MEDICALLY REVIEWED

Skin Deep Secrets: The Lesser-Known Risks of Dermal Fillers

Understanding the Hidden Risks of Dermal Fillers

In a distressing incident last month in Singapore, a woman lost her vision following a dermal filler treatment. This unsettling event has brought attention to the lesser-known risks of dermal fillers, beyond the known issues like blood vessel blockages. Here’s a closer look at what happened and other potential risks that may not be on everyone’s radar.

Tragic Incident: Sudden Blindness After Dermal Filler Treatment

In an unprecedented local event, a woman suddenly went blind in both eyes after getting treated with AestheFill, a well-liked dermal filler used for reducing wrinkles and skin folds. 

The distributors and health authorities in Singapore are working tirelessly to figure out what led to this devastating outcome. This alarming incident highlights the need for greater awareness and conversation about the possible risks tied to dermal fillers.

1. Allergic Reactions to Hyaluronic Acid Dermal Fillers

Though dermal fillers like those made from hyaluronic acid (HA) are generally deemed safe and are popular for cosmetic enhancement, a minority might face delayed allergic reactions. These unforeseen reactions may emerge weeks to months post-treatment, leading to extended swelling and discomfort, triggered potentially by infections, trauma, and certain injection techniques.

The Mechanism Behind the Reactions

The delayed swelling is believed to be a result of a Type IV hypersensitivity reaction, initiated by T-lymphocytes and mediated by CD4+ cells. This reaction is exacerbated by influenza-like infections, activating an immune response that can lead to hypersensitivity.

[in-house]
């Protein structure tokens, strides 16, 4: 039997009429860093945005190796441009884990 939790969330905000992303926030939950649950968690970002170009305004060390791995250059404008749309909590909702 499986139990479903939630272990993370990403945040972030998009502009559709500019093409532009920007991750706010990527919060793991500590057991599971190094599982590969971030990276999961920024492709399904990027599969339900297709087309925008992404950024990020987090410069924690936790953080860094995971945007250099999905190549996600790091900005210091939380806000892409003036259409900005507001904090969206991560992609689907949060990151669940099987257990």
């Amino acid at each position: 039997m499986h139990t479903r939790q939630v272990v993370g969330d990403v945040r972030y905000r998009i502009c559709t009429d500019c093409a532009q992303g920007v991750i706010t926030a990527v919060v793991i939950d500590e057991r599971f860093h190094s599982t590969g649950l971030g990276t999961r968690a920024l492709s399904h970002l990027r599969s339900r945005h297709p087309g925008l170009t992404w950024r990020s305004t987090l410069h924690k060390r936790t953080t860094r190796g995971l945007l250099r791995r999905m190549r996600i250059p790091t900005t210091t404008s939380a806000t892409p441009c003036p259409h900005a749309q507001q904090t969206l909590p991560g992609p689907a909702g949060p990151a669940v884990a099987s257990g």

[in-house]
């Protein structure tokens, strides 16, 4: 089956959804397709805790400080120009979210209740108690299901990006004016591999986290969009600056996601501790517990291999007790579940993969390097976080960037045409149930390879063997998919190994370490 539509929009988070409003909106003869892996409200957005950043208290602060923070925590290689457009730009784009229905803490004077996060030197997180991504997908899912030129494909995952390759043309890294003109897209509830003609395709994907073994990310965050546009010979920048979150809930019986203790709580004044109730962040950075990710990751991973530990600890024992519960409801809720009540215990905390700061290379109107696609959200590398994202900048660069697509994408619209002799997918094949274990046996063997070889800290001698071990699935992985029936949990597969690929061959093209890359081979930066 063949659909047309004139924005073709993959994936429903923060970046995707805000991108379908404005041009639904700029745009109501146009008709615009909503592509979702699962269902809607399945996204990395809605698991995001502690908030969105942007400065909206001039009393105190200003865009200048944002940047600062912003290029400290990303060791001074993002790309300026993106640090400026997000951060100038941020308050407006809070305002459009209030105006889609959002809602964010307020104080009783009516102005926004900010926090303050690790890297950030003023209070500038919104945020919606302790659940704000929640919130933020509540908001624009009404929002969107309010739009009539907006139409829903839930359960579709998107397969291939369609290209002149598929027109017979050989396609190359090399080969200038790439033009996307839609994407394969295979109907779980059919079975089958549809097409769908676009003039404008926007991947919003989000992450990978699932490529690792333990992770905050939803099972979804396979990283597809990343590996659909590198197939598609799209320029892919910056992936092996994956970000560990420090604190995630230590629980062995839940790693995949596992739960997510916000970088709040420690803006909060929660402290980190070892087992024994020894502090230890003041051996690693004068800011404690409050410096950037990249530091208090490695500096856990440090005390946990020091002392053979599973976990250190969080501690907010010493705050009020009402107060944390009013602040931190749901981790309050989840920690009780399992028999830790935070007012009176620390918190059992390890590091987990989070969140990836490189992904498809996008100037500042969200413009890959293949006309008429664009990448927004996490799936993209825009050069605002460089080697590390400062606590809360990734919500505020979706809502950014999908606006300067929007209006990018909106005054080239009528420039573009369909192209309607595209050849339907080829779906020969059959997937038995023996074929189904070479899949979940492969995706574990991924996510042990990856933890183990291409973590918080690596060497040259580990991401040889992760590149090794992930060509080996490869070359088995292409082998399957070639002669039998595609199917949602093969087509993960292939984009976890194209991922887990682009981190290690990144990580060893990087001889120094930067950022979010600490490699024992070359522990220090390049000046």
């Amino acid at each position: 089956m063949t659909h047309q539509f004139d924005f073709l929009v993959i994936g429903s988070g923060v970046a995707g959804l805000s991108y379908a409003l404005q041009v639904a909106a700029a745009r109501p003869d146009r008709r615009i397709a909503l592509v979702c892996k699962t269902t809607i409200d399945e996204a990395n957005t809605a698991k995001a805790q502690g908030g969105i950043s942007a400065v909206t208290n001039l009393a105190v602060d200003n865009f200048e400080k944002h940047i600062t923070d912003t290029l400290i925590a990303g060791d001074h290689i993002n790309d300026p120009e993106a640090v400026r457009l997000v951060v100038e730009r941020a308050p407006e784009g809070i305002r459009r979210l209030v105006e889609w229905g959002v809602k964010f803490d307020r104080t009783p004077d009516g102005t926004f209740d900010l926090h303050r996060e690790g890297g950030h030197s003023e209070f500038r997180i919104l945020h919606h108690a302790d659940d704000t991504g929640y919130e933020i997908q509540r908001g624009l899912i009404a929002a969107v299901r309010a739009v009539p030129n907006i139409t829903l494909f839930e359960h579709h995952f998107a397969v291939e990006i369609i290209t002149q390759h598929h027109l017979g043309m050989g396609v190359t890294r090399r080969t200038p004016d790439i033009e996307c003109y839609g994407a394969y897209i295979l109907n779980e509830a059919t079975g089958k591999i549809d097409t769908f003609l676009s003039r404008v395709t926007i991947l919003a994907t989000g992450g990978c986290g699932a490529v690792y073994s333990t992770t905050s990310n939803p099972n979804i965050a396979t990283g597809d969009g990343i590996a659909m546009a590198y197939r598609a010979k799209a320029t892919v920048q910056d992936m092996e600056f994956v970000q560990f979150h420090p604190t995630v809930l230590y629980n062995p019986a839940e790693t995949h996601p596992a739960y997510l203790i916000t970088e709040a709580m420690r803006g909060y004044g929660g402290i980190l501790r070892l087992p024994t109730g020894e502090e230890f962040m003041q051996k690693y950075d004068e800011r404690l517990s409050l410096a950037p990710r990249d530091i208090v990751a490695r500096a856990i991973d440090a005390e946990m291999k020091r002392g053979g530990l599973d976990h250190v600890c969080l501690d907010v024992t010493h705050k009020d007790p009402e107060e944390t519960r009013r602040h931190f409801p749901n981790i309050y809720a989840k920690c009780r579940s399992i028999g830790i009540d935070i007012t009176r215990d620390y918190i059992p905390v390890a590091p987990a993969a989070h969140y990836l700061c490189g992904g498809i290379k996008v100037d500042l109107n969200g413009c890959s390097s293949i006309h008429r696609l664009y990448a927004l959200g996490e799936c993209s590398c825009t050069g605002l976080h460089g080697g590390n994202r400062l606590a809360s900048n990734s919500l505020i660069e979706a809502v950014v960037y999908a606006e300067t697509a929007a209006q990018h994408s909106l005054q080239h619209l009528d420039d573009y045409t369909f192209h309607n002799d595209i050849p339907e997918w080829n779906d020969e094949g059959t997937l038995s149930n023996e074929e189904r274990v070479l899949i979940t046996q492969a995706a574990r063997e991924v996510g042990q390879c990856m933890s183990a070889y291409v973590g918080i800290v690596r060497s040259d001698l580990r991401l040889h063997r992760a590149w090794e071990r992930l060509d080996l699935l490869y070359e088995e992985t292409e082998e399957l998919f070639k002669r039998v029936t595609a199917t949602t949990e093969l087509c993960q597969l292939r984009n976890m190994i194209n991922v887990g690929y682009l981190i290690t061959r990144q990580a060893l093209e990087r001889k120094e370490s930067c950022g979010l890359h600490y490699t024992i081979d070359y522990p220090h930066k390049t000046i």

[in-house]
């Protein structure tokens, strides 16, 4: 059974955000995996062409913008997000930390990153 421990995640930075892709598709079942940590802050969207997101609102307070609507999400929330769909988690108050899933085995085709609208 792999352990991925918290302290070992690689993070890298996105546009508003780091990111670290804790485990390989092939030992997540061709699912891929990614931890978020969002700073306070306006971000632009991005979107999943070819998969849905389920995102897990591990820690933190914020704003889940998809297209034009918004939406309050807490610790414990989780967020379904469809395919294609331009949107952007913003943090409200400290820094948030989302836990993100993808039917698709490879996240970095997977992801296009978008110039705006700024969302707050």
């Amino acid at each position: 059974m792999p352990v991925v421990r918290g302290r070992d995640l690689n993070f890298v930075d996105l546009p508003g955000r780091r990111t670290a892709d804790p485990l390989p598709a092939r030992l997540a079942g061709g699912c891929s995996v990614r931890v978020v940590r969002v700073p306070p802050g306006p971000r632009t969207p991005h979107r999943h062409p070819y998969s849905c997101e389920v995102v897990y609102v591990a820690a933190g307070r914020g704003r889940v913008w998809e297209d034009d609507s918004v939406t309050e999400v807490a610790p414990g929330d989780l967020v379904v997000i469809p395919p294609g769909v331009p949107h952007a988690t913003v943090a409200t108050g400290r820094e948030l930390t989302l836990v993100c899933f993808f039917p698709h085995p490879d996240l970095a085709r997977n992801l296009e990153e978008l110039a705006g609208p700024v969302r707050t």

Furthermore, the molecular weight of HA plays a significant role in determining its inflammatory potential, with lower molecular weight HA being more pro-inflammatory.

COVID-19 and Hypersensitivity to Fillers

The emergence of COVID-19 has brought new concerns to light. The virus itself, and vaccines developed to combat it, could potentially act as triggers for delayed-type hypersensitivity in patients with HA dermal fillers. 

This is due to the virus’s and vaccine’s ability to activate the immune system, potentially leading to an inflammatory response in individuals with dermal fillers.

Researchers have observed a potential link between SARS-CoV-2 infection and increased hypersensitivity reactions in filler patients. The virus causes lymphopenia and functional exhaustion of lymphocytes, possibly contributing to delayed hypersensitivity presentations. 

In managing these reactions, healthcare providers must exercise caution, especially in the context of the pandemic. Treatments like steroids, used for managing hypersensitivity reactions, must be administered judiciously to avoid dampening the immune response necessary to fight off viral infections.

2. Infection Risk

Though rare, infections at the injection site can occur, potentially causing more severe complications. One study has shown that bacterial infection can occur in 0.04% to 0.2% of dermal filler procedures, leading to cellulitis, abscess formation, or systemic infection.

Prevention: The First Step

Preventing infections begins with a comprehensive patient assessment. Identifying high-risk individuals, such as those with uncontrolled diabetes or a history of complications associated with soft tissue fillers, is essential. Proper site and material preparation, along with the use of topical disinfectants like isopropyl alcohol or chlorhexidine, further minimise infection risks.

Early Signs of Infection

Infections may manifest early as erythema, swelling, and itching, often self-limiting but requiring close monitoring. Typical early infection symptoms, appearing days post-procedure, include pain, acne papule formation, or nodule formation at the injection site. These are generally caused by bacterial infections from skin organisms.

Management of Infections